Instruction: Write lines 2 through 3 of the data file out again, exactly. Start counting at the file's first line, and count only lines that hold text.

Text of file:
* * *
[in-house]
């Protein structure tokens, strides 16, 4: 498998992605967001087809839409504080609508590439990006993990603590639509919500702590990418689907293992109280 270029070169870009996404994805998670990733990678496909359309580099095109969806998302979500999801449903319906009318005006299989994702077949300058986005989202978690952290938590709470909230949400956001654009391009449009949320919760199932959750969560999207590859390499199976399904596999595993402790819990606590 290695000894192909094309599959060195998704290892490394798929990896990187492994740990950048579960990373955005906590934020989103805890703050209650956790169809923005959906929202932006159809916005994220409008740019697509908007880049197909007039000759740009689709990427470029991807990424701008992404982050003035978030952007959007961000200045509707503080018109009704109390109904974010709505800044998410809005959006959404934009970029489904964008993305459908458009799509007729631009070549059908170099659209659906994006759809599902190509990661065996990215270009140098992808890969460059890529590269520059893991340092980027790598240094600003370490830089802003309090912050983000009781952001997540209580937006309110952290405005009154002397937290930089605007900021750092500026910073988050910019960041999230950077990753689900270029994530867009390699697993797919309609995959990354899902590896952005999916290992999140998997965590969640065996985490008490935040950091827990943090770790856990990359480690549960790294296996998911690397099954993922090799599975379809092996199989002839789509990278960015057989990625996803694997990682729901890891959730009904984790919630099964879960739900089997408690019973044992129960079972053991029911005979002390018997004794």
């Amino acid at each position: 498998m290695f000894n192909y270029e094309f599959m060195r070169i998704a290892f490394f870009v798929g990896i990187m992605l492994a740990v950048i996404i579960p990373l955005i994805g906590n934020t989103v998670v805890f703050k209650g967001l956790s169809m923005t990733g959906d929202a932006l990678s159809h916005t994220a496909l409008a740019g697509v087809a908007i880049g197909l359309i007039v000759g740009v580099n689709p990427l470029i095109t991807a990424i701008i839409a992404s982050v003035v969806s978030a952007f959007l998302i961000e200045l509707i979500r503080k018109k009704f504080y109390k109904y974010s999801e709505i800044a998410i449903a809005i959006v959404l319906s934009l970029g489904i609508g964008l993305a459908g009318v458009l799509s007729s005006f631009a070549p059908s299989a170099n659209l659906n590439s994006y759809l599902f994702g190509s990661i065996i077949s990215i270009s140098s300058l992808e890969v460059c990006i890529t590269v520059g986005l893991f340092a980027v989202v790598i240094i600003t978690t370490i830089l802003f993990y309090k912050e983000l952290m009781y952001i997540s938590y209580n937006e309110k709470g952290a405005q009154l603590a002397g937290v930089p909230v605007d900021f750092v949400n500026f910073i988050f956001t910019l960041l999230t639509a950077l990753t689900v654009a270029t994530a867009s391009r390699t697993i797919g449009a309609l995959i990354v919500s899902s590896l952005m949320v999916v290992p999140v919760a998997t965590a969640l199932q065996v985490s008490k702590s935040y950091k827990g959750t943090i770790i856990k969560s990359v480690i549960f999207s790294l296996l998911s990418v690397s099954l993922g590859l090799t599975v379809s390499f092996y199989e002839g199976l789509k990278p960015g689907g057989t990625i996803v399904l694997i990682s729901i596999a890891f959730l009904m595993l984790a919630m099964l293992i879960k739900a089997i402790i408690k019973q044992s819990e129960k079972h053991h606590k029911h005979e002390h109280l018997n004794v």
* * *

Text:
């Protein structure tokens, strides 16, 4: 498998992605967001087809839409504080609508590439990006993990603590639509919500702590990418689907293992109280 270029070169870009996404994805998670990733990678496909359309580099095109969806998302979500999801449903319906009318005006299989994702077949300058986005989202978690952290938590709470909230949400956001654009391009449009949320919760199932959750969560999207590859390499199976399904596999595993402790819990606590 290695000894192909094309599959060195998704290892490394798929990896990187492994740990950048579960990373955005906590934020989103805890703050209650956790169809923005959906929202932006159809916005994220409008740019697509908007880049197909007039000759740009689709990427470029991807990424701008992404982050003035978030952007959007961000200045509707503080018109009704109390109904974010709505800044998410809005959006959404934009970029489904964008993305459908458009799509007729631009070549059908170099659209659906994006759809599902190509990661065996990215270009140098992808890969460059890529590269520059893991340092980027790598240094600003370490830089802003309090912050983000009781952001997540209580937006309110952290405005009154002397937290930089605007900021750092500026910073988050910019960041999230950077990753689900270029994530867009390699697993797919309609995959990354899902590896952005999916290992999140998997965590969640065996985490008490935040950091827990943090770790856990990359480690549960790294296996998911690397099954993922090799599975379809092996199989002839789509990278960015057989990625996803694997990682729901890891959730009904984790919630099964879960739900089997408690019973044992129960079972053991029911005979002390018997004794």
């Amino acid at each position: 498998m290695f000894n192909y270029e094309f599959m060195r070169i998704a290892f490394f870009v798929g990896i990187m992605l492994a740990v950048i996404i579960p990373l955005i994805g906590n934020t989103v998670v805890f703050k209650g967001l956790s169809m923005t990733g959906d929202a932006l990678s159809h916005t994220a496909l409008a740019g697509v087809a908007i880049g197909l359309i007039v000759g740009v580099n689709p990427l470029i095109t991807a990424i701008i839409a992404s982050v003035v969806s978030a952007f959007l998302i961000e200045l509707i979500r503080k018109k009704f504080y109390k109904y974010s999801e709505i800044a998410i449903a809005i959006v959404l319906s934009l970029g489904i609508g964008l993305a459908g009318v458009l799509s007729s005006f631009a070549p059908s299989a170099n659209l659906n590439s994006y759809l599902f994702g190509s990661i065996i077949s990215i270009s140098s300058l992808e890969v460059c990006i890529t590269v520059g986005l893991f340092a980027v989202v790598i240094i600003t978690t370490i830089l802003f993990y309090k912050e983000l952290m009781y952001i997540s938590y209580n937006e309110k709470g952290a405005q009154l603590a002397g937290v930089p909230v605007d900021f750092v949400n500026f910073i988050f956001t910019l960041l999230t639509a950077l990753t689900v654009a270029t994530a867009s391009r390699t697993i797919g449009a309609l995959i990354v919500s899902s590896l952005m949320v999916v290992p999140v919760a998997t965590a969640l199932q065996v985490s008490k702590s935040y950091k827990g959750t943090i770790i856990k969560s990359v480690i549960f999207s790294l296996l998911s990418v690397s099954l993922g590859l090799t599975v379809s390499f092996y199989e002839g199976l789509k990278p960015g689907g057989t990625i996803v399904l694997i990682s729901i596999a890891f959730l009904m595993l984790a919630m099964l293992i879960k739900a089997i402790i408690k019973q044992s819990e129960k079972h053991h606590k029911h005979e002390h109280l018997n004794v």